October 15, 2013 10:40 pm

Batista group in $1bn port deal to avert collapse

Batista, CEO of EBX Group, gestures next to Brazil's President Rousseff during a ceremony in celebration of the start of oil production of OGX in Rio de Janeiro©Reuters

Eike Batista with Dilma Rousseff, Brazil's president

Eike Batista has struck a near-$1bn deal to stave off the collapse of his business empire, ceding control of his prized iron ore port to the Dutch trading house Trafigura and an Abu Dhabi sovereign wealth fund.

Trafigura and investment fund Mubadala Development Company agreed to pay $400m for a 65 per cent stake in Porto Sudeste, an iron ore port under construction by Mr Batista’s mining company MMX in Rio de Janeiro state, Brazil.

Under the terms of the deal, Trafigura and Mubadala will also assume R$1.3bn ($596m) of debt taken on by MMX to build the port.

Shares in MMX jumped as much as 18 per cent on Tuesday – their biggest intraday gain in three months.

The agreement with Trafigura and Mubadala, Mr Batista’s biggest single creditor, comes as a lifeline for Brazil’s former richest man, who is struggling to restructure his oil and mining empire before it runs out of cash.

Mr Batista’s oil company OGX said it would miss a $44.5m bond interest payment this month and might be forced to file for bankruptcy protection within weeks, analysts said.

The deal marks Trafigura’s first big investment in Brazil and adds to its growing iron ore business.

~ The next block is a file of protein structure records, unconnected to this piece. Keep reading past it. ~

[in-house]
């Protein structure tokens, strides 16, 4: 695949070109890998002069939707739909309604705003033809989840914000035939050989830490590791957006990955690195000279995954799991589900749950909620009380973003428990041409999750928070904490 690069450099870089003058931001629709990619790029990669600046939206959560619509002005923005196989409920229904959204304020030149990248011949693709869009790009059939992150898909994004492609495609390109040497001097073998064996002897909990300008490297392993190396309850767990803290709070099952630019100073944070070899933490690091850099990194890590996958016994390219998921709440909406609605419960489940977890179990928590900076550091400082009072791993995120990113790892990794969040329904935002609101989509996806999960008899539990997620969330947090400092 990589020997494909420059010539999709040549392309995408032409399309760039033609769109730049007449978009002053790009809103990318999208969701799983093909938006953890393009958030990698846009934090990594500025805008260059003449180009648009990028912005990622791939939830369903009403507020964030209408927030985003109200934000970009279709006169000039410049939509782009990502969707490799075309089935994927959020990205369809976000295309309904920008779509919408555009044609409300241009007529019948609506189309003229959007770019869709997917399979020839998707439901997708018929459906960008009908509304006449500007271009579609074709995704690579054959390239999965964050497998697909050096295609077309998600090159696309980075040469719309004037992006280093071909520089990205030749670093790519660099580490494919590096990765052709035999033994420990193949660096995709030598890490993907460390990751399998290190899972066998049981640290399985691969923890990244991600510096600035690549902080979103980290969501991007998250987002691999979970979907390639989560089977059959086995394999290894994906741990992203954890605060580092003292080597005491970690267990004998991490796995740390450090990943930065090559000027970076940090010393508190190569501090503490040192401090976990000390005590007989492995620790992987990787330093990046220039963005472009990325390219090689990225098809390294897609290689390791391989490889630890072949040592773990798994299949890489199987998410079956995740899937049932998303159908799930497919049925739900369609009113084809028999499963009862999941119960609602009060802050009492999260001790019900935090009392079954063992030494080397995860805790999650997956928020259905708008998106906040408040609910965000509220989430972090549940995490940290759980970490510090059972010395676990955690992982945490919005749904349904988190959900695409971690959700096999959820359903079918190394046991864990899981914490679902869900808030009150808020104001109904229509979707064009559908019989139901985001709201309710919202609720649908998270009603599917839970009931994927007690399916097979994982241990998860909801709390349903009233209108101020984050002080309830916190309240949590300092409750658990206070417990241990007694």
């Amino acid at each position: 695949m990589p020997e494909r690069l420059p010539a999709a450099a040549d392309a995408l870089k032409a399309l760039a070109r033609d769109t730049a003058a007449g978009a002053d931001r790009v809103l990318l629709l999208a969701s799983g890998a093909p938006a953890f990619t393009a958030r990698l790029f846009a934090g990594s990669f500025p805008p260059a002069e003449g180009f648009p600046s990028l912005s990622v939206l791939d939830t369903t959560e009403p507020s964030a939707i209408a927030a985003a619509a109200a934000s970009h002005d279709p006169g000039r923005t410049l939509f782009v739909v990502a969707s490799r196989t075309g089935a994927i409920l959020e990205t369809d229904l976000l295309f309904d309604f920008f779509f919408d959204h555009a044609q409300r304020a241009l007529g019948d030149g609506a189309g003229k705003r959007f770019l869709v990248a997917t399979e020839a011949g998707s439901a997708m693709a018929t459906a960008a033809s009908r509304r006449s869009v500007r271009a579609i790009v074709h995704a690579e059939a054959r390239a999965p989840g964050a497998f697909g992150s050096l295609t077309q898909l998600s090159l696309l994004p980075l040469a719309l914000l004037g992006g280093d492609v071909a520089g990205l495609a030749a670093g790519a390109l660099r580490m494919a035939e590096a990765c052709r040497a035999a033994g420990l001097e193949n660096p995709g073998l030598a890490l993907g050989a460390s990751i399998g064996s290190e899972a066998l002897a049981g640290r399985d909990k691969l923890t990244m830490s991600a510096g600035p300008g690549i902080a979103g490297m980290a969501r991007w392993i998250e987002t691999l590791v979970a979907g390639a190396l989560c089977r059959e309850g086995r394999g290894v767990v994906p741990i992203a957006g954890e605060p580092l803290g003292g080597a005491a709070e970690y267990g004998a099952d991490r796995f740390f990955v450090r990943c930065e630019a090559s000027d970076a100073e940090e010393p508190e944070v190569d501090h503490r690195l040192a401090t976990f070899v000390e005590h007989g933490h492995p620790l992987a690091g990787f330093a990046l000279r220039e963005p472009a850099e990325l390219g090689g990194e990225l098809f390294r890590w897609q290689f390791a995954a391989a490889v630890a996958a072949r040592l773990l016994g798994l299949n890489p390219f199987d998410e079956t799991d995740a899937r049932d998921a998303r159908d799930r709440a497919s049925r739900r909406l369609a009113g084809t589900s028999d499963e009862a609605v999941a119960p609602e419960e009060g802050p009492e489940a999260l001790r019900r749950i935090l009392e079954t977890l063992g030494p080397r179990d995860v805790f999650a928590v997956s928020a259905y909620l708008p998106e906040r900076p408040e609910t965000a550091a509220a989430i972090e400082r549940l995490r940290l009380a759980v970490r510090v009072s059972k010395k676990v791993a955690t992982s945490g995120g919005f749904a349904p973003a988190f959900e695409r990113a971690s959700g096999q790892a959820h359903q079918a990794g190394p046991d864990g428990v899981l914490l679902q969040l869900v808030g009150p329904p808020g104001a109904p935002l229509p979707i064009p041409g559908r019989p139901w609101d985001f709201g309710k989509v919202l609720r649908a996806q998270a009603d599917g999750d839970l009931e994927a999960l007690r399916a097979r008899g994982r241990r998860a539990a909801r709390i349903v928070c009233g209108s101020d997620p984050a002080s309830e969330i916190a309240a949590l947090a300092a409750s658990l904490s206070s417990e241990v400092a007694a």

Commodity traders are rapidly expanding from their traditional “middleman” business model of buying and selling raw materials, where margins are razor thin, to investing in production, refining and logistics.

“Iron ore trading is an important growth area for us and the investment . . . is a vital support to this activity,” said Jeremy Weir, a Trafigura board member.

The Dutch-based trading house started actively trading iron ore in 2009. The MMX port and iron ore terminal will be run by Trafigura’s Impala subsidiary, which houses its logistics and storage operations.

Nicolas Konialidis, Impala’s chief executive, said the port, which will be able to ship up to 50m metric tonnes of the steelmaking ingredient a year, would provide miners with a greater ability to market their resources outside Brazil.

The port will provide a route to Asia and Europe for miners based in landlocked Minas Gerais, Brazil’s largest mining state.

Iron ore trading is an important growth area for us and the investment . . . is a vital support to this activity,” said Jeremy Weir, a Trafigura board member.

- Jeremy Weir, Trafigura

MMX did not disclose the value of the individual investments by Trafigura and Mubadala.

MMX will retain the remaining 35 per cent stake in the port unit, which will be renamed PortCo, and will have the option to buy an additional 7.5 per cent when the deal closes.

However, the agreement is still contingent on regulatory approval as well as the restructuring of the debt held by MMX’s port business.

Trafigura and Mubadala must also secure a $100m finance facility for MMX for the deal to go through.

The asset sale comes as Mr Batista is also negotiating with creditors over OSX, the shipping company he created to provide platforms for OGX. Local media reported on Tuesday that OSX had reached an agreement with Brazil’s development bank BNDES to roll over a loan of more than R$500m for 30 days. The company is also negotiating with state-run Caixa Econômica to refinance a R$400m loan due on Saturday.

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